69th Field Regiment RA

Discussion in 'Royal Artillery' started by Chris Davies-lunn, Sep 2, 2018.

  1. Chris Davies-lunn

    Chris Davies-lunn 69th Field artillery / 49th Infantry division

    I'm hoping someone can help me. My grandad Charles Timms (5126862) joined the 70th Warwickshire rgt in 1942. Finished basic and served with 448th field battery 69th field regiment listed as a gunner from 18/8/42 to 13/12/44 when he returned to the UK. I have his war records and some research shows the rgt was part of the 49th infantry division. On his return it shows he was transferred to 2nd Surrey's as a L/cpl. Shortly after he relinquished his rank and returned to Europe 6/3/45 with 1st Leicestershires as private until 9/12/46. Firstly can anyone explain why he would have changed regiments so often and secondly can anyone shed any any light as to were he would have fought in Europe with both units. I have French, Belgium , Dutch and German coins he kept.

    Thanks

    Chris
     
    dryan67 likes this.
  2. Chris Davies-lunn

    Chris Davies-lunn 69th Field artillery / 49th Infantry division

    Adding some photos of my grandad. 2 are frontispiece time with 1st battalion Royal Leicesters. The 3rd I think might be with his battery unit in the 69th field artillery. _20180905_204321.JPG _20180905_205359.JPG
     

    Attached Files:

    Giberville likes this.
  3. Chris Davies-lunn

    Chris Davies-lunn 69th Field artillery / 49th Infantry division

  4. Chris Davies-lunn

    Chris Davies-lunn 69th Field artillery / 49th Infantry division

    Hi all,
    After a little more research the 69th field artillery as part of the 49th Infantry division (polar bears) which explains the shoulder patch definitely went through Normandy, Belgium and Holland. Again explains my Grandads coins. Any help as to where abouts in these areas he fought and what engagements would be appreciated . I think I've researched as far as I can and looking at the wealth on knowledge on the site I'm hoping someone out there can help.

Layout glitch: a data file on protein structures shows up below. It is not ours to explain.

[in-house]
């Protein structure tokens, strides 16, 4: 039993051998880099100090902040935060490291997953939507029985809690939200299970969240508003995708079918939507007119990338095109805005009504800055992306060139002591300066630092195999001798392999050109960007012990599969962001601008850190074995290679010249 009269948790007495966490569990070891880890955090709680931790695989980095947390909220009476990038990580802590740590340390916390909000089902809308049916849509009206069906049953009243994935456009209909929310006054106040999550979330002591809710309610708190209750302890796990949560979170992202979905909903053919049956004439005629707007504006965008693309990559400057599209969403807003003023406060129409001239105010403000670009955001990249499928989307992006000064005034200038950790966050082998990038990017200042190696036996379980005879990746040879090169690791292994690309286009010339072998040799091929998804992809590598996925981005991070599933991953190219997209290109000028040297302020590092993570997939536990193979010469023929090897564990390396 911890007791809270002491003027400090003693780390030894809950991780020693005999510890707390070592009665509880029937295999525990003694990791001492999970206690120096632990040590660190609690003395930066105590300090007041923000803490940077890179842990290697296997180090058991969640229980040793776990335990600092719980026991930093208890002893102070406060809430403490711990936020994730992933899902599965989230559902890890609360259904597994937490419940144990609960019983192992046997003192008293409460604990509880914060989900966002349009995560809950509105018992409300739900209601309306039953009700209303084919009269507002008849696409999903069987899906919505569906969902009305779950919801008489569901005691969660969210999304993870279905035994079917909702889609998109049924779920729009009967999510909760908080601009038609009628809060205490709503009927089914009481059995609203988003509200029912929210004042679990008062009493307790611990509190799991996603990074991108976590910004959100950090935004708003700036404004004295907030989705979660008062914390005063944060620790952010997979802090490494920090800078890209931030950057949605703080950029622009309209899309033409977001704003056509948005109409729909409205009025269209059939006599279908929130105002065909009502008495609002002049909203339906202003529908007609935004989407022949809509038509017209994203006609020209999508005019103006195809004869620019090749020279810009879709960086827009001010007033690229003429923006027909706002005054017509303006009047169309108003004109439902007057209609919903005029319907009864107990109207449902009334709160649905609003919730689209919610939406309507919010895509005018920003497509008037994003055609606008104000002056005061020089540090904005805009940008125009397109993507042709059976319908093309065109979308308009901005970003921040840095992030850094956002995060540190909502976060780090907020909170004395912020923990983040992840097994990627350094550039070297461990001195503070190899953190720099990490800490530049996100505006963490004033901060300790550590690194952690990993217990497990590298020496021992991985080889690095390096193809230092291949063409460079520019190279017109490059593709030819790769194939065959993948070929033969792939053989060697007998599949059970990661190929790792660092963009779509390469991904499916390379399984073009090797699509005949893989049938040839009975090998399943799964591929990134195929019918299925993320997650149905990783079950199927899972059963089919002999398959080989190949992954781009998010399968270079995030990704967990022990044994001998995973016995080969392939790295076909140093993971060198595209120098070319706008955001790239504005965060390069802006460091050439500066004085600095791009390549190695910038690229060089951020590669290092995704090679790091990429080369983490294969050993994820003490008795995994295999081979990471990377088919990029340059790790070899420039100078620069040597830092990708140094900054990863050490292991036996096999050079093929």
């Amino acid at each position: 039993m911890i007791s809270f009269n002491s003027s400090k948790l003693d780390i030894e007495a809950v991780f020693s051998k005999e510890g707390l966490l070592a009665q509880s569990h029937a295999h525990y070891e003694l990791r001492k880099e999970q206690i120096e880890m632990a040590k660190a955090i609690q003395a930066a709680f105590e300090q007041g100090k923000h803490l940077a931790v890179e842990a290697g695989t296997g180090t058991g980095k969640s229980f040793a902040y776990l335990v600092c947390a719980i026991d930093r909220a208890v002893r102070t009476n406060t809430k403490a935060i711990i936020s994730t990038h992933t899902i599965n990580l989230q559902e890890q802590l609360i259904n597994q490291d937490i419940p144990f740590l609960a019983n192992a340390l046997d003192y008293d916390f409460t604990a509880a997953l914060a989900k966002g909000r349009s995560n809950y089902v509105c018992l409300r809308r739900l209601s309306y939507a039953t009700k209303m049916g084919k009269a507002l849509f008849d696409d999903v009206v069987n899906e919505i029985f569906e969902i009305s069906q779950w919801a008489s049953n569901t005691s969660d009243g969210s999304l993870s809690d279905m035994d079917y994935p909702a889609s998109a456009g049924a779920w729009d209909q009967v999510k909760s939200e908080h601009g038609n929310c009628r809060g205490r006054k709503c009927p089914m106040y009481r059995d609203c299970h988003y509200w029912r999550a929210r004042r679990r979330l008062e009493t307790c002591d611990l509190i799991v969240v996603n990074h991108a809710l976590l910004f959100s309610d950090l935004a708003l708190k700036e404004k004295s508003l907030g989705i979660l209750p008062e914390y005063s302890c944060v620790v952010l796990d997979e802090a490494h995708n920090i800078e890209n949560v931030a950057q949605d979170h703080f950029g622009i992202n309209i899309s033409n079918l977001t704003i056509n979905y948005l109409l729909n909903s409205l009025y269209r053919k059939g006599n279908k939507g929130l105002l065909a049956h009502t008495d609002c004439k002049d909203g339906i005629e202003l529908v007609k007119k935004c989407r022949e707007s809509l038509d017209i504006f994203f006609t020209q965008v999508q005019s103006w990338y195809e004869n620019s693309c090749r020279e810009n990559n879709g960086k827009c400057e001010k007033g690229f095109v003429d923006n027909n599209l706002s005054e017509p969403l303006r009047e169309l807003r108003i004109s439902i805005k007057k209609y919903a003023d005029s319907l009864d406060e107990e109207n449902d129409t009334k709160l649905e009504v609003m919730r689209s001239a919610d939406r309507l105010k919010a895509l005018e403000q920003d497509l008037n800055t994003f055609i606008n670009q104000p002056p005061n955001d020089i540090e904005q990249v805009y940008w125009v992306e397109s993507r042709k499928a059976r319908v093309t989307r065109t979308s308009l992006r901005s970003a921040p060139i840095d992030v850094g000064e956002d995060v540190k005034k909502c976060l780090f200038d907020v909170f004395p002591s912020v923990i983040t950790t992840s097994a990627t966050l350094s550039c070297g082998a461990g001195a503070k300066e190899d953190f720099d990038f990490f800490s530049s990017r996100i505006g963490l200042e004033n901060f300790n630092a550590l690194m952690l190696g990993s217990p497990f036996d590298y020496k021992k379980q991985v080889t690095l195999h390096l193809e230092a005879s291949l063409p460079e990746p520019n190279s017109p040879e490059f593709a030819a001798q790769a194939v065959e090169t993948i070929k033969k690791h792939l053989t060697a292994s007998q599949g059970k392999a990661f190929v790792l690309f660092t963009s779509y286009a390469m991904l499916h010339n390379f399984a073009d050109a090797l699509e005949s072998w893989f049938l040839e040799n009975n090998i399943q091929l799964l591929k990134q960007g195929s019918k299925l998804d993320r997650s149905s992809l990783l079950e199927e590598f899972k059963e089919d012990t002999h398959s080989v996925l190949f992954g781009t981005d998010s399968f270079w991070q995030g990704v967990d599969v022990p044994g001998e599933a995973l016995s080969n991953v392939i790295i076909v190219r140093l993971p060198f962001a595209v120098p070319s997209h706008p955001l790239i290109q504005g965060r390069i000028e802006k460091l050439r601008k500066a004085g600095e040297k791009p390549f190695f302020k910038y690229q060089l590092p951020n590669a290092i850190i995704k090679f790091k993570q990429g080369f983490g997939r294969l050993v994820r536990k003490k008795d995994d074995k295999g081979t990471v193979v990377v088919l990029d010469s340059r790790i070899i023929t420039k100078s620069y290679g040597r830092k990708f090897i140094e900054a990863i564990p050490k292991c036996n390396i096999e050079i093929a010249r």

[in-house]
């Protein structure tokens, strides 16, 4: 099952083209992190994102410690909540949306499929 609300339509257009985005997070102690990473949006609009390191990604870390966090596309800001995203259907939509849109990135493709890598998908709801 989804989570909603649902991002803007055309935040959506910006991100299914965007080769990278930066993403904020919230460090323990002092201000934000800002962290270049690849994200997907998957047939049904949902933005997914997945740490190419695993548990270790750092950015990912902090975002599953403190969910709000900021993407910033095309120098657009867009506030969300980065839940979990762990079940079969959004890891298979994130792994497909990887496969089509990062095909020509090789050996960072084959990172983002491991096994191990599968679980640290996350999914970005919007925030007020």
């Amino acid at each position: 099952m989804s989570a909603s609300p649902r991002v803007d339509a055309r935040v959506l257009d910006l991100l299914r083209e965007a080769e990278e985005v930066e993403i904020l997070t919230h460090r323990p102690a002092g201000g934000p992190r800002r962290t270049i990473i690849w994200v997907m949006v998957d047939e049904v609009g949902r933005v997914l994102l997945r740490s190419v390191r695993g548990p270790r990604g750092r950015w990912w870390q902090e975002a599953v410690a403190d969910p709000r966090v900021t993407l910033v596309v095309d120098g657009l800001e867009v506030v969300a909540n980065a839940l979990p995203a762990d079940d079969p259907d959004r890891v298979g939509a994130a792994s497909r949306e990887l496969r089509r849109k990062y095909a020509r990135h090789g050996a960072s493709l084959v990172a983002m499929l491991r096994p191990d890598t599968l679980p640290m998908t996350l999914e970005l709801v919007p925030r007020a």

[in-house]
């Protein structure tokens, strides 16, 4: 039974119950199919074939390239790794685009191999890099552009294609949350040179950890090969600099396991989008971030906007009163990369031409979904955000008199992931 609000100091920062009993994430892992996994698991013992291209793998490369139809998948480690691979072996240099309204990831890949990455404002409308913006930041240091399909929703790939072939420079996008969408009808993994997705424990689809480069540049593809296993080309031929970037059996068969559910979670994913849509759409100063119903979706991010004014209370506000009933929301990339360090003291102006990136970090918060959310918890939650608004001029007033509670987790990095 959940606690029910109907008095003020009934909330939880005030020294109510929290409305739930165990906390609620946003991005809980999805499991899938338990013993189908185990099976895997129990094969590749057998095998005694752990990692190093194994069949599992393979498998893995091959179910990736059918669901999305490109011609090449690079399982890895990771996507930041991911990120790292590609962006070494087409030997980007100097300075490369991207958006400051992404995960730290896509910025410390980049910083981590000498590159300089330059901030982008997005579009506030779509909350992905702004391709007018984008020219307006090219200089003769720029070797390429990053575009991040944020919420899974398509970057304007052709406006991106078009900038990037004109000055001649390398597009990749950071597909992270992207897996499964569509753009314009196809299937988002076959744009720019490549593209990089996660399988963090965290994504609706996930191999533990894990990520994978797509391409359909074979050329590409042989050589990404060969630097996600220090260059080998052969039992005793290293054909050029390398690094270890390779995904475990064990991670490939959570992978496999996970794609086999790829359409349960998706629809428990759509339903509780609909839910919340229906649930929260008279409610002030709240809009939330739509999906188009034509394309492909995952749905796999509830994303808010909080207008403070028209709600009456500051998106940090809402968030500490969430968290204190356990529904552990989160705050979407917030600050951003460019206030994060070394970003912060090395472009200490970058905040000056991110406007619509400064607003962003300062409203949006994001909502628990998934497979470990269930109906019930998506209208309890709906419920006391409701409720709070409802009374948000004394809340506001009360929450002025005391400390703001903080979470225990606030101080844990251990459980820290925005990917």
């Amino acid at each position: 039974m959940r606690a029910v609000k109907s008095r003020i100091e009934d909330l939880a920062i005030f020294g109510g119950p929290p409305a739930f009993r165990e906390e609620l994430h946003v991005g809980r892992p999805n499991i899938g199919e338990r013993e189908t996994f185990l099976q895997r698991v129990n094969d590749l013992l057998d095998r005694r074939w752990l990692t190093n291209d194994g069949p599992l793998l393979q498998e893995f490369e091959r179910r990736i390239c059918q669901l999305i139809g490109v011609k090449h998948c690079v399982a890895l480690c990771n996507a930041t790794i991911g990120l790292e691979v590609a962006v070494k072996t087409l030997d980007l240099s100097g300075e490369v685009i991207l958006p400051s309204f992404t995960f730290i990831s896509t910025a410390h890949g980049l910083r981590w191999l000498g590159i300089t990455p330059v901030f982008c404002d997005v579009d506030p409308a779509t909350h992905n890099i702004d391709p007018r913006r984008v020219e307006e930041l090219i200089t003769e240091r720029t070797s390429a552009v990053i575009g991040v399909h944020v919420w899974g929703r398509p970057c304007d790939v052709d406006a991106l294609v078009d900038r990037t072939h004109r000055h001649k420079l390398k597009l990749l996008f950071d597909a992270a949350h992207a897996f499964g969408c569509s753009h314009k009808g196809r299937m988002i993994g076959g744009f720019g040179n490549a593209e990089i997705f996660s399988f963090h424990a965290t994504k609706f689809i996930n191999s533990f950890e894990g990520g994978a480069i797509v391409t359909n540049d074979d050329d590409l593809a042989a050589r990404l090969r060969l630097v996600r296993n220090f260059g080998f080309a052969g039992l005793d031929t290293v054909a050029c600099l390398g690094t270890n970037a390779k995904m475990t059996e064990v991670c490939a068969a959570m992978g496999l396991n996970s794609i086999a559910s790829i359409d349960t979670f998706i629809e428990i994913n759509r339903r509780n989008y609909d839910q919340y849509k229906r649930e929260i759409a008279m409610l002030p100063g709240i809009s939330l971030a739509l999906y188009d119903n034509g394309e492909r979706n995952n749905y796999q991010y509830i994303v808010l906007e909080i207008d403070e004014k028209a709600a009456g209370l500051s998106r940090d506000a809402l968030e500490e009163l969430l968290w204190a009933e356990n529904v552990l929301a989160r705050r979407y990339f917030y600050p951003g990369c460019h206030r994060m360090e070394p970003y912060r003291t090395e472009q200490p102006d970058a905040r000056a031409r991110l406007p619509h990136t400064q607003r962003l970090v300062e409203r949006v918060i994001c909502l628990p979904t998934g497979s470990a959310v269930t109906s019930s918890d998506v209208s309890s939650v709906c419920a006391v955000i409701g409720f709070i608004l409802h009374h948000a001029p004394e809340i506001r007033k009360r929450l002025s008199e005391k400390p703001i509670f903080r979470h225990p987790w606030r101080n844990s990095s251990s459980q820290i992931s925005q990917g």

As for his time in the 1St Battalion Royal Leicesters I think he would have been part of the BAOR. Again any help would be gratefully received.

    Thanks

    Chris
     
  5. Tricky Dicky

    Tricky Dicky Don'tre member

    Hi Chris

    Might be worth posting his service records as its often easier to understand the time line when reading them, or make them into an album (check in your profile) and psot the link to them

    TD
     
  6. Chris Davies-lunn

    Chris Davies-lunn 69th Field artillery / 49th Infantry division

    Thanks I will as some of it is hard to decipher.

    Cheers
     
  7. Chris Davies-lunn

    Chris Davies-lunn 69th Field artillery / 49th Infantry division

    _20180909_161403.JPG _20180909_161701.JPG _20180909_160305.JPG _20180909_161115.JPG _20180909_160643.JPG
     

    Attached Files:

  8. Chris Davies-lunn

    Chris Davies-lunn 69th Field artillery / 49th Infantry division

    Hope this is useful. Any comments and help would really help with my search.

    Thanks

    Chris
     
  9. Sheldrake

    Sheldrake Gunner Tours

    The 70th Battalions of infantry regiments were young solder battalions formed from young men too young to serve as adults. They were training units and p[rovided drafts of trained soldiers when the young soldiers were old enough to serve as adults. There is a book in Nuneaton Library called the 70th Battalion Warwickshire in 1941 - it might mention or have a photo of your grandfather.

    He was transferred to the Royal artillery in 1942 and trained to be a gunner at the 9th Artillery Training Regiment.

    When the army mobilised in 1939 it was unbalanced. There was too little medium, anti tank and anti aircraft artillery in proportion to the infantry. In 1942 the Army restructured and a number of artillery regiments were created, including twenty Light AA and anti tank regiments to allow for one per division and one per corps and a dozen field artillery regiments. These included the 180-190 series of field regiments - two of which were renumbered as 6th and 25th Field, the regular regiments lost at Tobruck) The manpower came from infantry units which had, up to that point been part of the coastal defences of the UK.